Carlos Leyva

Silicon Stories

Chapter 8: Knowledge Management & Infotainment

Screwing the Pooch Revisited

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Industrial Age marketing organizations have been slow to rid themselves of their mass marketing addiction, even though they have readily embraced enterprise CRM (Customer Relationship Management) “solutions”. I am no CRM expert, but I am always suspicious of product categories that include the words enterprise and management in their sales pitch. In the past, they always had a big-bang stench surrounding them, proving to be anything but the promised panacea; often creating more problems than they solve. Big Business is enamored with Big Solutions, even though they are often anathema to the mission and completely miss their mark.

Perhaps by now the reader has the impression that I have an axe to grind against enterprise implementations of any packaged software (I can’t imagine why), and by implication the usual suspects that rake in millions from these consulting engagements. I have first hand experience with these death-march projects and they tend to create long lasting negative work related memories. In a recent report by the Meta Group they had the following to say about the relative success of ERP implementations:

The average ERP implementation takes 23 months, has a total cost of ownership of $15 million and rewards (so to speak) the business with an average negative net present value of $1.5 million. And the news gets worse.

The anecdotal evidence about CRM implementations that I read about in the trade press indicates that they are suffering the same fate. What is the dynamic at work here? Rarely is it that software does not work as advertised. Almost always the failures are the result of people and process problems. But how can this be? The usual suspects are hired because of their experience and the long list of stellar reference accounts that backs them up.

Clearly there are systemic root causes for these problems since the same patterns emerge over and over. It is not surprising that the majority of implementations grossly exceed the allocated budget. There are well-understood hidden costs that neither the executives who are often trying to camouflage a serious organizational issue, nor the usual suspects that are trying to win a deal, are interested in discussing. Since the magnitude of the hidden costs tend to be quite large, the ROI calculations of the project’s value are exaggerated, to put it mildly.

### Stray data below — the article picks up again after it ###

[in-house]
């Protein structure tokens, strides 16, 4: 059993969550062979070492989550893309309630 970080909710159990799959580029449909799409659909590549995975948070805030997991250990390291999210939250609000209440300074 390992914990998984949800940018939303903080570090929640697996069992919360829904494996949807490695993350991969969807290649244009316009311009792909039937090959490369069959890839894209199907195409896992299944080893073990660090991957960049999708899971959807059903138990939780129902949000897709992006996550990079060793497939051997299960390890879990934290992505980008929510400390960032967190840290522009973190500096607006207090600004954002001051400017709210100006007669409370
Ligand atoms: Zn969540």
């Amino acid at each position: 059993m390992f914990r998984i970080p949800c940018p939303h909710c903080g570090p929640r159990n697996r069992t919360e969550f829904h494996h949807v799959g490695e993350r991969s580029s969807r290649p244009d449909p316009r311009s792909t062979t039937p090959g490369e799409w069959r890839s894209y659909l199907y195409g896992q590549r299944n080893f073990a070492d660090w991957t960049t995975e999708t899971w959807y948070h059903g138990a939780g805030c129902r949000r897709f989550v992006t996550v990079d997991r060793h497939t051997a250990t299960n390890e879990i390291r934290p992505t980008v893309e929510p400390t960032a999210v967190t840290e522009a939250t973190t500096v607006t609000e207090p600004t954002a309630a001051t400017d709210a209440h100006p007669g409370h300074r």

Getting with the Program

News organizations adopted enabling web technologies faster than any industry I have observed, including technology. For example: all the leading news sites are heavy users of video as a means of enhancing their product offerings. Why don’t we see the same level of multi-media use with respect to marketing of old economy products and services? Labeling marketing departments as luddites or (when kind) laggards, and ascribing to them sinister motives related to defending their turf is too simplistic to be useful.

The best and brightest in these organizations are aware of the power and potential of new media, but have been deprived of much needed organizational support. What sort of support might that be? Philosophic and strategic endorsement of new media by the corporate power structure as well as technology support and training required to drive down the costs of production. These setbacks are temporary. Soon we will begin to see online marketing efforts take on a completely different look within successful leading edge companies.

The aforementioned companies are likely to be the ones that discover that better results are achieved through a cultural transformation based on radically reoriented thinking than from the implementation of a canned solution. Skunk works projects, and lots of ‘em, will get you where you need to be faster than any big-bang project designed primarily to treat symptoms of the disease, while further destroying the patient’s health in the process.

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